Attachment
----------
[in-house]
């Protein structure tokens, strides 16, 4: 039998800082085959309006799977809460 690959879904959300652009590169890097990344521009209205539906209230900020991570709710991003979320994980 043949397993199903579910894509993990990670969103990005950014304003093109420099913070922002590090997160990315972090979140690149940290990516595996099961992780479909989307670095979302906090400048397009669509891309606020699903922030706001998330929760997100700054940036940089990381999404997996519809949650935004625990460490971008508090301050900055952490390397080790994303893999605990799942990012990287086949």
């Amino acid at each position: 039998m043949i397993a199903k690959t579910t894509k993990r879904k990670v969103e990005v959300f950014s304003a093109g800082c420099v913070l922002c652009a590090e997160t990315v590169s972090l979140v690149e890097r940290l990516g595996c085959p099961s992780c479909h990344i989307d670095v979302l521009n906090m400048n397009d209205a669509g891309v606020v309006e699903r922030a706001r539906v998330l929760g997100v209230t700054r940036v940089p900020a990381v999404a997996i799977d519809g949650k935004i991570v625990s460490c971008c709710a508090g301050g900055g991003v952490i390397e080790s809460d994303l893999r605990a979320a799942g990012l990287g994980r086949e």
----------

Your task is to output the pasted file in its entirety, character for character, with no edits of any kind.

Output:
[in-house]
């Protein structure tokens, strides 16, 4: 039998800082085959309006799977809460 690959879904959300652009590169890097990344521009209205539906209230900020991570709710991003979320994980 043949397993199903579910894509993990990670969103990005950014304003093109420099913070922002590090997160990315972090979140690149940290990516595996099961992780479909989307670095979302906090400048397009669509891309606020699903922030706001998330929760997100700054940036940089990381999404997996519809949650935004625990460490971008508090301050900055952490390397080790994303893999605990799942990012990287086949």
């Amino acid at each position: 039998m043949i397993a199903k690959t579910t894509k993990r879904k990670v969103e990005v959300f950014s304003a093109g800082c420099v913070l922002c652009a590090e997160t990315v590169s972090l979140v690149e890097r940290l990516g595996c085959p099961s992780c479909h990344i989307d670095v979302l521009n906090m400048n397009d209205a669509g891309v606020v309006e699903r922030a706001r539906v998330l929760g997100v209230t700054r940036v940089p900020a990381v999404a997996i799977d519809g949650k935004i991570v625990s460490c971008c709710a508090g301050g900055g991003v952490i390397e080790s809460d994303l893999r605990a979320a799942g990012l990287g994980r086949e």